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By Laura Payne Thursday 28 February 2013 Updated: 28/02 15:09
HUNDREDS of passengers passed through security at Birmingham Airport without being properly checked.
Between January and September last year 278 passengers went through passport control while scanners which read biometric passports were switched off.
The problem has been blamed partly on a lack of training of temporary staff who were on duty.
The numbers were revealed in an independent report by Chief Inspector of Borders and Immigration John Vine who carried out a follow-up inspection after findings last year showed that 500,000 people walked through passport control across Britain without proper checks being made.
Mr Vine said Border Forcer took action following the inspection to ensure checks are made in the future and other security checks were carried out on the 278 passengers.
The report also found conflicting guidance was in place in relation to the action staff should take when intercepting passengers suspected of customs offences.
Mr Vine said: "I was concerned to find that in the months before the inspection, checks on the biometric chips within passports had not been carried out on 278 occasions.
"Equally concerning was that these breaches of the Operating Mandate only came to light through our inspection and were not identified by Border Force's management.
"I was also disappointed to find that problems continue to exist in relation to the secondary control area, which deals with the interceptions of passengers suspected of customs offences.
"I found conflicting guidance was in place in regard to what action staff should take when intercepting passengers suspected of customs offences and when conducting covert bag searches."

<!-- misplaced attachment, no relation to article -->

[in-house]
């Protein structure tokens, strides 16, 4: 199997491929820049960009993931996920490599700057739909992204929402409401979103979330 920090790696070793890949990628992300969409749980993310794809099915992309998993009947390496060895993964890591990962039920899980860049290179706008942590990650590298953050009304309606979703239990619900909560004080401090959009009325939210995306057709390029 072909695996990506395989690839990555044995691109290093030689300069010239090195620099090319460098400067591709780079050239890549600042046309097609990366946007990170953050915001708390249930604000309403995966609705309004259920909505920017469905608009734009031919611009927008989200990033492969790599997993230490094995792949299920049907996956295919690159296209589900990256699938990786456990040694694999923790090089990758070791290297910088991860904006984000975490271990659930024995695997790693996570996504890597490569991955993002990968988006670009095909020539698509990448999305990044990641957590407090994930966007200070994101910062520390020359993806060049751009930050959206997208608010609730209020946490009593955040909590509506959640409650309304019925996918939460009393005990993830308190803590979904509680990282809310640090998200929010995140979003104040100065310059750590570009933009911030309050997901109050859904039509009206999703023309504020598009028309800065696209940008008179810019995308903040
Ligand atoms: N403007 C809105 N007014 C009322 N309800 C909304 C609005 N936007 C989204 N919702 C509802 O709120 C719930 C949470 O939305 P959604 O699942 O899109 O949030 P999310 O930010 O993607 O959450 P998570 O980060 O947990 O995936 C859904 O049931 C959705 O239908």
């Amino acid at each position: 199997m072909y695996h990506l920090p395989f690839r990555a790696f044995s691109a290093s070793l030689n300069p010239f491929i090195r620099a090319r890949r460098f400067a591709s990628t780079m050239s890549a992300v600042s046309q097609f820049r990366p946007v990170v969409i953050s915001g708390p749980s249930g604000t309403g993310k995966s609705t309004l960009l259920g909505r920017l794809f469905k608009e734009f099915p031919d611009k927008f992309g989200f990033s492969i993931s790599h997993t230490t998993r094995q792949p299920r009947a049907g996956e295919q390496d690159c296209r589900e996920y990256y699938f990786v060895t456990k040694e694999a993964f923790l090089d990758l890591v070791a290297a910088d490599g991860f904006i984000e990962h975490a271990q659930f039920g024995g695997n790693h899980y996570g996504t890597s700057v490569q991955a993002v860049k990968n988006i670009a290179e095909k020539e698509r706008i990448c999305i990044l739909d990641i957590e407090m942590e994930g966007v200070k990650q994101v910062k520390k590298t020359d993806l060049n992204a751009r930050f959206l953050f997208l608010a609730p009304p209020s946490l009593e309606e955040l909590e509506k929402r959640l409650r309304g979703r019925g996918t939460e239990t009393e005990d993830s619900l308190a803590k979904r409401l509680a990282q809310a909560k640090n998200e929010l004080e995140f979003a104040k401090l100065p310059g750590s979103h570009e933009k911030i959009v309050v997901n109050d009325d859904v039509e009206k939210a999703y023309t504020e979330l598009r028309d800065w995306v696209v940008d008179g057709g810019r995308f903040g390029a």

Mr Vine added staff demonstrated excellent customer service when interacting with passengers.
A spokesman for the Border Force said: "As the report acknowledges this is one of a number of checks which Border Force officers conduct to verify identity.
"All criminal and immigration checks remained in place. We have already taken action to ensure that this cannot happen again."
BAGS were searched at Birmingham Airport without the owners' knowledge.
Between October 2011 and September 2012 1,147 seizures were made as a result of covert baggage searches at the airport but there was no data to show how many searches were conducted where nothing was seized.
The revelations were made in the report by Chief Inspector of Borders and Immigration John Vine.
It said: "The absence of these records meant that no assurance could be provided to demonstrate that this power was being used in a lawful, proportionate and controlled manner."
A spokesman for the Border Force said: "Border Force protects the public and our economy by stopping the importation and exportation of illegal and restricted goods.
"Searching baggage, including when the owner is not present, is a legal and proportionate response to this issue. Any such searches must be authorised by a senior officer.
"We have already taken action on the recommendations the Chief Inspector made in his report."
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